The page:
Home Stretched: Tackling Ontario's Housing Affordability Crisis Through Innovative Solutions and Partnerships
The cost of housing is impacting communities of all sizes across Ontario. It’s limiting the buying power of households, impacting businesses’ ability to attract and retain talent, and exacerbating homelessness rates throughout the province.
The Ontario Chamber of Commerce (OCC) recently released Home Stretched: Tackling Ontario's Housing Affordability Crisis Through Innovative Solutions and Partnerships, outlining opportunities for the private, public, and non-profit sectors to explore innovative partnerships and approaches to address housing affordability and supply, and recommendations to build on successful models. The OCC report is in partnership with Desjardins, Cadillac Fairview, and the Federation of Rental-housing Providers of Ontario. It builds on research from a series of regional housing affordability roundtables with a diverse range of housing sector stakeholders.
The Government of Ontario has committed to building 1.5 million new homes by 2031 to help mitigate this crisis. This goal will require strategic action and significant collaboration across sectors and all levels of government. It will require the public, private and non-profit sectors to work together.
The housing crisis in Ontario has reached a critical point, with significant challenges related to both affordability and supply. Peterborough has not been immune to these pressures, as rising housing costs are impacting many of our businesses' ability to attract and retain labour. At the same time, higher housing costs leave less income available to spend on other goods and services, which directly affects our community’s long-term economic growth.
The executive summary from the report sums up a lot about the current situation:
While distinct, housing supply and affordability challenges are mutually reinforcing: as mid-high income earners are priced out of the real estate market, they are increasingly occupying market rental housing for longer, contributing to low vacancy rates and rising rental rates. This puts additional downward pressure on the limited supply of more affordable, non-market housing options, where waitlists can reach up to 12 years across the province, further compounding the homelessness crisis. At the same time, social and economic pressures, such as inflation and supply chain challenges, are contributing to rising costs for housing development (which has not kept pace with demand), while hindering mobility along the housing continuum.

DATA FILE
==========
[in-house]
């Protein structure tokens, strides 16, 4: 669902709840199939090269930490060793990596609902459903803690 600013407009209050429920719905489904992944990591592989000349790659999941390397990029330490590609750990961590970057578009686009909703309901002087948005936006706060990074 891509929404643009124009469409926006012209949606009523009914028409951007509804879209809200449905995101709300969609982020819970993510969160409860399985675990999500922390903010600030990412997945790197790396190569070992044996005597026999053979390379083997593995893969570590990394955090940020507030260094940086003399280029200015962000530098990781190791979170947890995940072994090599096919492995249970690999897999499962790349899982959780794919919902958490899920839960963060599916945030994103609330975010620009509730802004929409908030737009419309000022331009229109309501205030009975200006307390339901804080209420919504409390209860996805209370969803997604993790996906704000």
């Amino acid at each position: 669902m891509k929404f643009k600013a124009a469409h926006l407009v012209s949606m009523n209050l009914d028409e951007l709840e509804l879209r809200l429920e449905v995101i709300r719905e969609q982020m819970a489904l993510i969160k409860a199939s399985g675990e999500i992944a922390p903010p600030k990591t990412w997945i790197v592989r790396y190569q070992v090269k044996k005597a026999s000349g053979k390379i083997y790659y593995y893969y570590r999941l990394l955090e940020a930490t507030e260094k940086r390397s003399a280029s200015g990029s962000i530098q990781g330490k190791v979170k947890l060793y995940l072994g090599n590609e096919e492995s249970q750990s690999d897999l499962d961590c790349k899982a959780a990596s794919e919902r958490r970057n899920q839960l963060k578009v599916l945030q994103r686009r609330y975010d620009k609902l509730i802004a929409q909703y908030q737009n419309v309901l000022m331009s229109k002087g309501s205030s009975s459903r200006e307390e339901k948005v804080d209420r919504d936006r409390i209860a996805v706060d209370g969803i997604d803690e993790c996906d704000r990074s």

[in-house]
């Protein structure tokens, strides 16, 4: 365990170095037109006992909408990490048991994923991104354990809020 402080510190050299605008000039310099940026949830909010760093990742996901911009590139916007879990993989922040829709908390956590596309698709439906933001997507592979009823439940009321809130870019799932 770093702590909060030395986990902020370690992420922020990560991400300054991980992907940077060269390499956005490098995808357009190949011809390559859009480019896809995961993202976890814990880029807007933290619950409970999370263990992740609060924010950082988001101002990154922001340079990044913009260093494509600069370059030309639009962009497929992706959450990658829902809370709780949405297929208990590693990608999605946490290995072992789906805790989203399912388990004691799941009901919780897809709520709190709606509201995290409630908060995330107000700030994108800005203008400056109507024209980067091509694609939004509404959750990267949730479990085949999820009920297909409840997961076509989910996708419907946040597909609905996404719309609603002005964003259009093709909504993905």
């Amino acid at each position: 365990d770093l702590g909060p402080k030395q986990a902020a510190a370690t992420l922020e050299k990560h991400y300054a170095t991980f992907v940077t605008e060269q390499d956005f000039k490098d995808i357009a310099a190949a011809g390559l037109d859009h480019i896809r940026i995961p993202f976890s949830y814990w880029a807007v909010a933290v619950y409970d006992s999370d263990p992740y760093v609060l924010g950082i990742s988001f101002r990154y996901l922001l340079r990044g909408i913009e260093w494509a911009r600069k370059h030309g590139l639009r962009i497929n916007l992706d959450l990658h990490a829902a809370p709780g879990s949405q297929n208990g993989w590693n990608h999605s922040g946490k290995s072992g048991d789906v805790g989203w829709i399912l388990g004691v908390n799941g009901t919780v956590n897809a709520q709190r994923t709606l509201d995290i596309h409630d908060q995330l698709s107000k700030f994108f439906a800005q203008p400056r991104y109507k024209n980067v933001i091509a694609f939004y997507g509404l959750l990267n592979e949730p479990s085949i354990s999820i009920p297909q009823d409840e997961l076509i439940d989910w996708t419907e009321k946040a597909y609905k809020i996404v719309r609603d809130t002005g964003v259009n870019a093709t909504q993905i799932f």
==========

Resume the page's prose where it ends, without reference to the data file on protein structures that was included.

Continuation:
The OCC report highlights some key statistics:
• 211,419 households on social housing waitlists
• Provincial rental vacancy rate of 1.8% (3% is considered healthy)
• The average house price is now 11.5 times annual household income
• Rent has increased by 17.1% over the last year, now sitting at an average of $2,401
• 22,000+ construction job vacancies
• 68% of organizations in Ontario continue to report labour shortages in their respective industries
• 1.85 million additional units would be needed in Ontario beyond what is already being built or in the pipeline to restore housing affordability
The OCC policy brief provides all levels of government and industry with recommendations under the following themes: Labour and Demographics, the Housing Continuum, and Infrastructure and Land Use Planning.
The report has 34 recommendations, including:
• Continue to establish and deliver on inclusive workforce development and immigration strategies to increase the labour pool needed to build more housing.
• Incentivize the development and preservation of affordable housing options along the continuum, including purpose-built rentals, missing middle, student, non-profit, cooperative, and supportive housing.
• Support the development and expansion of innovative technologies, data tools, retrofitting, building conversions, as well as mixed-use and climate-resilient green housing.
Housing is at the root of a lot of issues we’re facing in Ontario. It’s contributing to the rising cost of living, limiting labour mobility, and leaving people without homes altogether. For the sake of our communities, we need to encourage our governments to work with the private and non-profit sectors to enact a wide range of policies to address our current housing crunch. The Home Stretched report is a good place to start.